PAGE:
A unique collection of historic recordings covering the events of 1915, from the first Zeppelin raids to the ultimate failure at Gallipoli. In this selection of authentic eyewitness accounts, survivors describe the sinking of the Lusitania; the author Compton McKenzie remembers the Gallipoli disaster; and Violet Bonham Carter pays tribute to Rupert Brooke, who died en route to that campaign. In another poignant memoir, a close colleague recalls the last hours of the British nurse Edith Cavell, executed by the Germans for treason.
Women left at home talk about the hazards they faced taking over men’s jobs, particularly in munitions; but it is the troops speaking informally and candidly who convey the truly harrowing nature of the war. Whether helpless during a poison gas attack, or pinned down on the Gallipoli beaches, their memories are bleak.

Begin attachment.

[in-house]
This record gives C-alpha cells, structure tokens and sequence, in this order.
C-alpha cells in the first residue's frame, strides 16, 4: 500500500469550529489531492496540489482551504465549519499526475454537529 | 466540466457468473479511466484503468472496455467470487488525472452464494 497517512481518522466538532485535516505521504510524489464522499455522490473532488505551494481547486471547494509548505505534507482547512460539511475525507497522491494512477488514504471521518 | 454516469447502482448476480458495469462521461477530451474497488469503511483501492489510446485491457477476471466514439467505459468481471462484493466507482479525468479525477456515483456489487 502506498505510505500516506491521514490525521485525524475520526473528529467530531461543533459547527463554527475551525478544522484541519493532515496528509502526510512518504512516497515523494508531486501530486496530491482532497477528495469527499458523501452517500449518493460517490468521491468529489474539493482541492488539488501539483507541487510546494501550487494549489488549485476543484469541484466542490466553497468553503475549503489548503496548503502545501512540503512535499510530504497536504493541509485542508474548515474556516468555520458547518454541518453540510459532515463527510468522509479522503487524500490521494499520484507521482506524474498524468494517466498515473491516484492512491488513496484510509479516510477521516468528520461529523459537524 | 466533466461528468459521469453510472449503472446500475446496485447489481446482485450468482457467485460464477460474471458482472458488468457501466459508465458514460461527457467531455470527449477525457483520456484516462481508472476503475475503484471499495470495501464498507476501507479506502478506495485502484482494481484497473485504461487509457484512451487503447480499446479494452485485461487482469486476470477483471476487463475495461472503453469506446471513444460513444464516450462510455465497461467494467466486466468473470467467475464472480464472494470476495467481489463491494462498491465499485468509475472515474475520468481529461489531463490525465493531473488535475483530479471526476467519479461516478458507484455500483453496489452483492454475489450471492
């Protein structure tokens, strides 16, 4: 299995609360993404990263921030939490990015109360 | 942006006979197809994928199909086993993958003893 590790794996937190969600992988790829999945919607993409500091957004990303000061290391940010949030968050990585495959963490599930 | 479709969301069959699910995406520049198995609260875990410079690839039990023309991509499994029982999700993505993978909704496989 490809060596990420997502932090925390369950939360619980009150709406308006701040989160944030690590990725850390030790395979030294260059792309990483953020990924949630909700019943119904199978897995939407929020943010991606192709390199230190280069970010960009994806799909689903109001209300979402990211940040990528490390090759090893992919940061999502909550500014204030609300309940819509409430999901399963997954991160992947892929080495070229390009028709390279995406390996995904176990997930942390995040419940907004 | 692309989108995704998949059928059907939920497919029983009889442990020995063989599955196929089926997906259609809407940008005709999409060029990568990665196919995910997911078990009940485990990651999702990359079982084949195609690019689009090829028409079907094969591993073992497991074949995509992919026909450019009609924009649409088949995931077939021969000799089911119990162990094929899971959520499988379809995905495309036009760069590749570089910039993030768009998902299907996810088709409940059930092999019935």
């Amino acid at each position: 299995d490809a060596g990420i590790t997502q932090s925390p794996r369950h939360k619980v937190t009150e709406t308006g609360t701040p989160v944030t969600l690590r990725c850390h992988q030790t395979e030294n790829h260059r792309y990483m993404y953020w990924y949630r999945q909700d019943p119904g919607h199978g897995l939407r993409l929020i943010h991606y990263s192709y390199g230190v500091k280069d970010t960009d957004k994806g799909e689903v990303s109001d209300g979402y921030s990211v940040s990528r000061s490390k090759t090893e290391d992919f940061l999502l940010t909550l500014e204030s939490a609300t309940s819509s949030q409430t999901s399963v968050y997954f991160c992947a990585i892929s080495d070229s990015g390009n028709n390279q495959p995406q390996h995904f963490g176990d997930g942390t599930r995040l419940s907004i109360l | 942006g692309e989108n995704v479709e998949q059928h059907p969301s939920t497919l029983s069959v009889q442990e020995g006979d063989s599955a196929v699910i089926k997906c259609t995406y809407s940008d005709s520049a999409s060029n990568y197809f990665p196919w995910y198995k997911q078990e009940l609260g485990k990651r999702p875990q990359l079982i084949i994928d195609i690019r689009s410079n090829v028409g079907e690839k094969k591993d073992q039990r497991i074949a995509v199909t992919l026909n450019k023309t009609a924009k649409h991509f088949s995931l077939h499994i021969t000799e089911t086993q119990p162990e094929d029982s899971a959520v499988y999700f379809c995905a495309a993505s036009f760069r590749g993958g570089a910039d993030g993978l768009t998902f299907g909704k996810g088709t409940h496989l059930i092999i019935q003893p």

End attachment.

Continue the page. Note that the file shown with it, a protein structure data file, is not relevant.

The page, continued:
For one soldier, ordered to take part in a firing squad, there was a further horror: the prospect of shooting a comrade for desertion. As the stalemate of the trenches continued, hopes for 1916 were focused on a radical new invention: the tank.
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